Unstick a Brake Caliper Without Removing it From Your Vehicle

Unstick a Brake Caliper Without Removing it From Your Vehicle

Brake caliper seized? This is a common problem, but fortunately it's one that often can be fixed right in your driveway, with a minimum of tools. When this happens, typically one or both of the slide pins have become seized in the brake caliper mounting bracket.
They seize for a few reasons; heat from the brakes, water and salt getting past the rubber seal, lack of maintenance...
These pins allow the caliper to move then the brakes are applied and then return to their static position when the brakes are released. If they get stuck, it will cause premature wear to the pads & rotors and will also cause your fuel mileage to drop and can cause the vehicle to pull to one side when the brakes are applied. It's usually fairly easy to fix.

You'll need the following tools;

  • Jack and jackstand
  • Wrench for wheel lugs
  • Hammer - 16-32 oz
  • Large vice grips
  • WD40 with straw
  • Small flathead screwdriver or dental pick
  • paper towels/shop towels
  • Fine grit emery cloth
  • Propane torch
  • Ratchet & correct sized socket
  • Correct wrench and/or adjustable wrench
  • High temp heavy duty grease
  • Anti-seize

To free the sticking caliper, first you'll need to jack the vehicle up at the corner where the problem caliper is. Then place a jack stand under the frame or chassis point where it can safely & securely support the weight of the vehicle & lower the weight of the vehicle onto that jack stand. You can leave the jack in place for added safety.

Now remove the wheel. 

Take the screwdriver or dental pick and gently pry open the rubber seal around the end of the slide pin, where the pin goes into the Caliper bracket. Now take the WD40 and put a squirt into the cavity under the seal, being careful not to get any on the rotor or pads.

Now use the ratchet and socket to remove the caliper bolts. You may need an open end wrench for the hex on the pin, to hold it while removing the caliper bolts.
Then pull the caliper out of the mounting bracket and secure it to the suspension or frame of the vehicle, being careful not to stretch, twist, kink or damage the rubber flex brake line. You can use a piece of wire or a larger Zip tie to secure the caliper.

This is the point where you usually discover that one or both of the slide pins is seized in the mounting bracket. If they are, squirt a bit of WD40(or equivalent) into the rubber seal that seals the pins from water and dirt. Take care not to get any on the rotor or pads.

First break the pin free by spinning it with a socket wrench and the correct socket for the pin.

Vice grips firmly attached to the hex on the pin.

Next firmly attach a set of vice grips to the flats of the hex on the pin and try to rotate while pushing firmly on the body of the vice-grips towards the vehicle. Sometimes this will be enough to get the pin to slide out of its hole.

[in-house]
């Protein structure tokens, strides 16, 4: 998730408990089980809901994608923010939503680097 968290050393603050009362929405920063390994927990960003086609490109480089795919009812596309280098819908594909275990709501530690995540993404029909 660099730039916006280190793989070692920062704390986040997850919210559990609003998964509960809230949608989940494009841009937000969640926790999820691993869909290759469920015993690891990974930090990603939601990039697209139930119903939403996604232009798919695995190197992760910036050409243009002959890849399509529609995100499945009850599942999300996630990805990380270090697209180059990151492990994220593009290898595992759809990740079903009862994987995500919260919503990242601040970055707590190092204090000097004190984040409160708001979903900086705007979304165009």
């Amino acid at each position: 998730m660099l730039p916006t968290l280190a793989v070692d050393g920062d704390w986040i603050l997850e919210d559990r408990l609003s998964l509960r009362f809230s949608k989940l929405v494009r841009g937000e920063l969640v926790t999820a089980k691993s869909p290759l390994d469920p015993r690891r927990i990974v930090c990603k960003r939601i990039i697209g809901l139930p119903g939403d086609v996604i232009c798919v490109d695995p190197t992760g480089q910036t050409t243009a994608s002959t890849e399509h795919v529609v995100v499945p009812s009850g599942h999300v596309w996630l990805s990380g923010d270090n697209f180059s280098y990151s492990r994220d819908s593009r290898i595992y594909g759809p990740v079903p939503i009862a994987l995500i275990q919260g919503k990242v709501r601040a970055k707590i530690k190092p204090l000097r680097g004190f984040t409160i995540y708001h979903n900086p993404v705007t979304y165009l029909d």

If that doesn't work, you'll need your propane torch....

 Using a propane torch to heat the caliper bracket.

Heat the section of caliper where the the pin resides. Move the torch back and forth along that section, keeping the torch moving. You'll need to heat this area up to several hundred degrees. Once heated, set the torch aside and take your hammer and tap on the body of the vide grips, as near the pin as possible, while using your other hand to rotate the pin back and forth.

Using a hammer to tap the vice-grips, while rotating the pin.

Do this until the pin is removed. 

Once you have the pin free, you'll need to clean it up with a cloth, and possibly a mild emery cloth. It with likely have rust and dried grease & dirt on it. The should be 2-3 narrow flats machined into the surface, lengthwise along pin. These are for trapped air pockets to release when inserting the pins, so ensure that they are cleaned up as well.

Once cleaned up, ensure the hole for the pins is cleaned out and free of dirt and debris. Now mix a bit of anti-seize with the HD grease, about 9 parts grease to 1 part anti-seize.
Apply a light layer of this mixture to the shaft of the pin and also add a small dash of WD40. Insert the pin back into its bore, rotating the pin and sliding it in and out at the same time. Remove the pin and re-apply another light layer of the grease mix and a touch more WD40 to the shaft and repeat. Now re-insert and repeat the same procedure as before. This ensures that the the hole and pin are fully greased. Then push the pin all the way in and hold until all trapped air has escaped. You may have to rotate the pin while doing so and you may have to repeat a couple of times to ensure all the air is out.

An Easy way to clean your whole vehicle

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Once done, add more grease mix to fill up the air space in the seal. You can use the small screwdriver, or dental pic to assist with this process. Be gentle and careful not to damage the rubber seal.
This will help prevent water & salt from getting into the pin/bore which is what causes the seizing.

Now re-install the caliper and torque all fasteners to spec.

Each fall and spring when switch back and forth from winter and summer tires, or when your tires get rotated, you should re-lube each of the pins. If you do this as part of normal maintenance, you'll likely never get stuck pins again. 
While you're at it, inspect the pads and rotor for wear etc. 


 None of our Blog posts are written with AI. All our blog posts are fully written by a real person, sharing real world knowledge and expertise.

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